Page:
Monday, November 28, 2011

The Hope of a World Set Right

Psalm 85 bears a lot of resemblance to the Psalm (80) from which I preached last week.  Both are Psalms in which the Psalmist cries out to God for deliverance.  Both ask how long it will be before God restores the people of Israel whom he has punished for their sin.  Psalm 85, however, adds an element that Psalm 80 lacks.  Whereas Psalm 80 ends by repeating its cry for deliverance, Psalm 85 ends by describing the characteristics of the deliverance for which Israel hopes.  In order to describe this deliverance and restoration, the Psalmist makes us of some of the richest and most deeply meaningful words in all of Israel's theological vocabulary.

Hesed:  Often translated mercy, steadfast love, faithfulness, loyalty, loving-kindness.  This word reflects a profound sense of faithfulness, often even a faithfulness beyond what might be expected under normal circumstances.  There is a sense that someone who exhibits hesed is one who has willingly bound themselves to the fate of another.  As a result, it is most often used to refer to God's continuing faithfulness to Israel, a faithfulness that continues even in the midst of Israel's unfaithfulness (thus the connotations of mercy and kindness).  It is sometimes used to describe human faithfulness lived in accordance with God's faithfulness.

Emet:  Often translated faith, faithfulness, truth.  This word carries a connotation of firmness or standing fast in the face of adversity.  Since it can also be translated faithfulness, it obviously has some overlap in meaning with hesed.  However, emet is more often used describe human faith/faithfulness in response to God's faithfulness which is usually described as hesed.  Emet is probably the closest Hebrew equivalent to the Greek word pistis which is translated as faith/faithfulness in the New Testament.

Tsedek:  Usually translated as righteousness.  In its most basic sense, this word carries the meaning of moral uprightness.  However, its use throughout the Old Testament demonstrates that it does not refer to some universally recognized moral code.  Instead, it more specifically refers to uprightness in regard to God's covenant with Israel.  The perfect example of this is the story of Judah and Tamar in Genesis 38.  In that story Tamar disguises herself as a prostitute in order to get her father-in-law Judah to sleep with her, obviously an act we would consider morally reprehensible.  However, she does this because her two previous husbands (both sons of Judah) had died before she had any children.  According to the laws of Israel, the third son was supposed to raise up offspring for his dead brothers with Tamar.  However, seeing that his first sons did not fare well with Tamar, Judah holds back his third son from Tamar, fearing that he may die as well.  Judah thereby violates the law of Israel.  Tamar, in contrast, goes to great lengths to fulfill the law, posing as a prostitute so that she will still become pregnant by a relative of her dead husbands.  While we may find this story odd, it illustrates the meaning of righteousness as loyalty to God's covenant law at any cost because by the end of the story when Judah realizes what has happened he concludes "She (Tamar) is more righteous than I, since I did not give her to my son Selah."  Since much of Israel's law had to do with one's covenant obligations to the poor and oppressed, tsedek also took on a strong connotation of justice (mishpat in Hebrew) without being reduced to a mere synonym.  This can be seen even more clearly in the New Testament where the Greek word usually translated as righteousness (dikaiosune) shares a root with the word for justice (dikaios).  In its deepest and most profound sense, this word speaks to God's ability to accomplish his purposes in the midst of our broken world; God's setting right a world gone wrong.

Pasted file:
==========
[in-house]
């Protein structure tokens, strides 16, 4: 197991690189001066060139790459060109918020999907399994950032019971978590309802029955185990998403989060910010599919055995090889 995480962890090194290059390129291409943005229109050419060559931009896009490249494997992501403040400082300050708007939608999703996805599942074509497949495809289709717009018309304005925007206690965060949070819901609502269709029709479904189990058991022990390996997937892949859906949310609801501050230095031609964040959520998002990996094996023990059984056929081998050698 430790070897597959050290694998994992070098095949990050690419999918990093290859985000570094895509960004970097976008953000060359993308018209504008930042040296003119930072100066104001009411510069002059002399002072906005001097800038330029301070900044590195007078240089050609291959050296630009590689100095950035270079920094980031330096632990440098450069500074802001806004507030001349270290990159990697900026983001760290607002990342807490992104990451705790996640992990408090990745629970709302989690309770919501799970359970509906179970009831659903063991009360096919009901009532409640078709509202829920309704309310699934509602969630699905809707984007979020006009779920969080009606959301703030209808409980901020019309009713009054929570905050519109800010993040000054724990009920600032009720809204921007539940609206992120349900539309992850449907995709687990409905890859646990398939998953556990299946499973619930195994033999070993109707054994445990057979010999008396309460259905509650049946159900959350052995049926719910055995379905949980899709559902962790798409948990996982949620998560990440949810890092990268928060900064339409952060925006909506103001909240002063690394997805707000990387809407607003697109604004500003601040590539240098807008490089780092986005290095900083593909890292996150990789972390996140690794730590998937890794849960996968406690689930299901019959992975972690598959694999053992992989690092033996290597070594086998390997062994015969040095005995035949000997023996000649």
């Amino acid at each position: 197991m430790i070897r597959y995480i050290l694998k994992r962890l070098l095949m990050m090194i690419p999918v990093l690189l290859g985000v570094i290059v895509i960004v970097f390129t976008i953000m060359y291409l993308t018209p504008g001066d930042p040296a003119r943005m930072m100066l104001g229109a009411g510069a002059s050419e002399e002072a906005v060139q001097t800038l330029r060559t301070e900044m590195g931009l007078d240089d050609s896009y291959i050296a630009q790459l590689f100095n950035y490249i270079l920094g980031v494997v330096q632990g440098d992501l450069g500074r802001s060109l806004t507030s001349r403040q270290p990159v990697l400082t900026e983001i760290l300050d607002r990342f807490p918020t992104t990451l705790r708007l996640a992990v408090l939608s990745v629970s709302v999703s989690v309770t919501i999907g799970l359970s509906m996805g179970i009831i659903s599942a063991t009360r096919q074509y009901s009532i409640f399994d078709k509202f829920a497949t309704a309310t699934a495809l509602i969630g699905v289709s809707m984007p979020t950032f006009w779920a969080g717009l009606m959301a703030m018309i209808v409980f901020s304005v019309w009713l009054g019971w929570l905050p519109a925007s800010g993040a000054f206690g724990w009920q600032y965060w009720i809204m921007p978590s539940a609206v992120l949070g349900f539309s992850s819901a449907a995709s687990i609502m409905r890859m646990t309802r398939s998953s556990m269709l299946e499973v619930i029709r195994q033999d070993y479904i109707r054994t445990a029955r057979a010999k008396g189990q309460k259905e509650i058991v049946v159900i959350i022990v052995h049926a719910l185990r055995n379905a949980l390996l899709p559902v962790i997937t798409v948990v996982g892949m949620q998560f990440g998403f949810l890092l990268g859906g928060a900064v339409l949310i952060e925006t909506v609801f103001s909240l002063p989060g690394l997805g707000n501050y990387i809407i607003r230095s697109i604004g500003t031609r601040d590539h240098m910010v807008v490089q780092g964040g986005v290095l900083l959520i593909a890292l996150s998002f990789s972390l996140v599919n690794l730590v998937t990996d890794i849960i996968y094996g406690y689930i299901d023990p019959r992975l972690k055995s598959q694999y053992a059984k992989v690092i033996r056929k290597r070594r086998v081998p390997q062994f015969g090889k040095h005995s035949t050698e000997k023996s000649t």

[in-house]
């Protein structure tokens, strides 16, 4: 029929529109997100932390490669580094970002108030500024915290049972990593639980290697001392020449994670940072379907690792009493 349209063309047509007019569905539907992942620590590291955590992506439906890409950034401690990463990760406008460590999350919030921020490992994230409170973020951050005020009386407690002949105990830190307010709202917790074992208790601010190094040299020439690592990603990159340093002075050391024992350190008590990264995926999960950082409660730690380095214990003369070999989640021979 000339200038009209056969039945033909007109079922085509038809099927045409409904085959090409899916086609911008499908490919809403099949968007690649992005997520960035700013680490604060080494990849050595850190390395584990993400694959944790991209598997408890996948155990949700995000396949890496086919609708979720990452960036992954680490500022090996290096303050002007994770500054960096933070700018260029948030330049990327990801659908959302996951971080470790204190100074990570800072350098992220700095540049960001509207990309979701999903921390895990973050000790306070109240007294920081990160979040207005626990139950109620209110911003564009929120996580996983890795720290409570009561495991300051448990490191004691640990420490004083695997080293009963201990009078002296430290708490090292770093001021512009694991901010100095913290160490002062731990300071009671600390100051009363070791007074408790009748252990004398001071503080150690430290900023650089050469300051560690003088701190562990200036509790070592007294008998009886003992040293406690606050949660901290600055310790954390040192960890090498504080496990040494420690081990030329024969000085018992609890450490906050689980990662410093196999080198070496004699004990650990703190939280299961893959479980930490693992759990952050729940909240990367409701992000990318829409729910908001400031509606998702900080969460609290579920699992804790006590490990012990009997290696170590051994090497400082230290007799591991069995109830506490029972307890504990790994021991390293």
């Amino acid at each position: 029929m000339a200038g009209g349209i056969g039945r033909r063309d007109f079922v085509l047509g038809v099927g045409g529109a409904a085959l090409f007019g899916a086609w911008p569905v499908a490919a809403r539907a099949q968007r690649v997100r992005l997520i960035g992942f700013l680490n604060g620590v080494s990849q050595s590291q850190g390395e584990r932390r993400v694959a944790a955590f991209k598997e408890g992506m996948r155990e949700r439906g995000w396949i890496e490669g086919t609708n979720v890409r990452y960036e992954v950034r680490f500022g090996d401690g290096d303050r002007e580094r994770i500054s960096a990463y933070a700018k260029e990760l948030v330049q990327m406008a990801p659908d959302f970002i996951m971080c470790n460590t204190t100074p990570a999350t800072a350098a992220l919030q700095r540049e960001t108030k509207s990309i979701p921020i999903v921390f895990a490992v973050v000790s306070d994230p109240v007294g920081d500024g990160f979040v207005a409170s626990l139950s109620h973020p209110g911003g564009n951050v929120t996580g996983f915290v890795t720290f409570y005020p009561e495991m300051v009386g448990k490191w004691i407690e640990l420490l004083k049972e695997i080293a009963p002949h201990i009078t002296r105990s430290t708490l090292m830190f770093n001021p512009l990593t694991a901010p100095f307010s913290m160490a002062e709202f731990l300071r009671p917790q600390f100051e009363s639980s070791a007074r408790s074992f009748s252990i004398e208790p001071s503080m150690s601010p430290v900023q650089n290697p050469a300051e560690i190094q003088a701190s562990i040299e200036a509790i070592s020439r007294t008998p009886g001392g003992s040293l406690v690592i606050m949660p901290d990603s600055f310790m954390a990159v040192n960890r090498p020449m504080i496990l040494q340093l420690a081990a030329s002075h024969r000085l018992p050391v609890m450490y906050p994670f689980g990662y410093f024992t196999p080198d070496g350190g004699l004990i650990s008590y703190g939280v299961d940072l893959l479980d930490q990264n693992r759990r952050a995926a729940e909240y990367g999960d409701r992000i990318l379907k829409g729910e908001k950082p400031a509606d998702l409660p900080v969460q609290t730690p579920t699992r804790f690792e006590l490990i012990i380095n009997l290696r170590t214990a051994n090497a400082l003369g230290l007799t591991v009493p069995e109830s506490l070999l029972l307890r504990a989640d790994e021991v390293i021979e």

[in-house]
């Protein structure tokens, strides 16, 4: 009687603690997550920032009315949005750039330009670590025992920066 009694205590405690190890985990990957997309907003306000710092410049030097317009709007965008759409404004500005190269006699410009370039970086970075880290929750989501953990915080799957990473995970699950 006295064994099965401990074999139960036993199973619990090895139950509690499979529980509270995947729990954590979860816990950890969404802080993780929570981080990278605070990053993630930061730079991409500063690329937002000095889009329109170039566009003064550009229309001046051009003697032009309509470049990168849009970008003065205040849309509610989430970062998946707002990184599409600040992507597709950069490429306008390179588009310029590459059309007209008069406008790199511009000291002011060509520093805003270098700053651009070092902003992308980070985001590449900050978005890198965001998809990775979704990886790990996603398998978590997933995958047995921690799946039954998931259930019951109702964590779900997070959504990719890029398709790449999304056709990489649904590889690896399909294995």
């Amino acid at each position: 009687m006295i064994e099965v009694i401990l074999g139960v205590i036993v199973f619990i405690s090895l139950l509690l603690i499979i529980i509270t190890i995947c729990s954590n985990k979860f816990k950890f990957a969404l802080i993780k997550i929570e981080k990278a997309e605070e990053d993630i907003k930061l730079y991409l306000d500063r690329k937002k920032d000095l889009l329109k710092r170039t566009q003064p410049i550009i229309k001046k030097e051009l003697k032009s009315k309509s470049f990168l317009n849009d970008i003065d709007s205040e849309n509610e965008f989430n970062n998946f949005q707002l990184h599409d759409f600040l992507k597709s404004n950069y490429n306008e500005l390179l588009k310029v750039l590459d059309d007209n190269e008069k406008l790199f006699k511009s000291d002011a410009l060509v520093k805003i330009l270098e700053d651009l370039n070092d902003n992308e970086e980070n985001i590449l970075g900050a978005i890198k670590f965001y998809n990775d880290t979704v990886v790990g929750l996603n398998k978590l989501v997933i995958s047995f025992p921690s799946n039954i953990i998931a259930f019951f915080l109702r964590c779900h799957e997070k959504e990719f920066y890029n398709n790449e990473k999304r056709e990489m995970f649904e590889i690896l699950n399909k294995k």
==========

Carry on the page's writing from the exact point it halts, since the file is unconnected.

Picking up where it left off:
Shalom:  Usually translated as peace.  This peace can mean safety or absence of strife but it often describes more than just an absence of danger or war.  Shalom speaks to completeness, wholeness, harmony, fulfillment, and even health.  To be at shalom is to be in right relationship with God, neighbor, and one's self.  That is why Shalom  is so often paired with Tsedek in Scripture.  To live in accoradance with God's covenant law (tsedek) is to be in right relationship with God and others.  Conversely, an absence of open conflict in which injustice is perpetuated is not shalom but simply another attempt at human manipulation and control. True righteousness is the only way to true peace.

In the final verses of Psalm 85, this abundantly rich vocabulary is meshed together.  Hesed and emet meet.  Tsedek and shalom kiss each other.  Emet springs up from the ground while tsedek bends down from heaven.  The Lord gives what is good and the land produces its fruit.  Its as if we are to picture God's righteousness raining down from heaven causing human faithfulness to spring up like a great harvest in response to that rain.  This is how the Psalmist describes Israel's hope, the hope of what God can do in our world.  It is found at the crossroads of justice and peace, at the intersection of God's faithfulness and faithful human response to God's righteousness.  It is the hope that God's overwhelming mercy can set us right and set right our world as well.  

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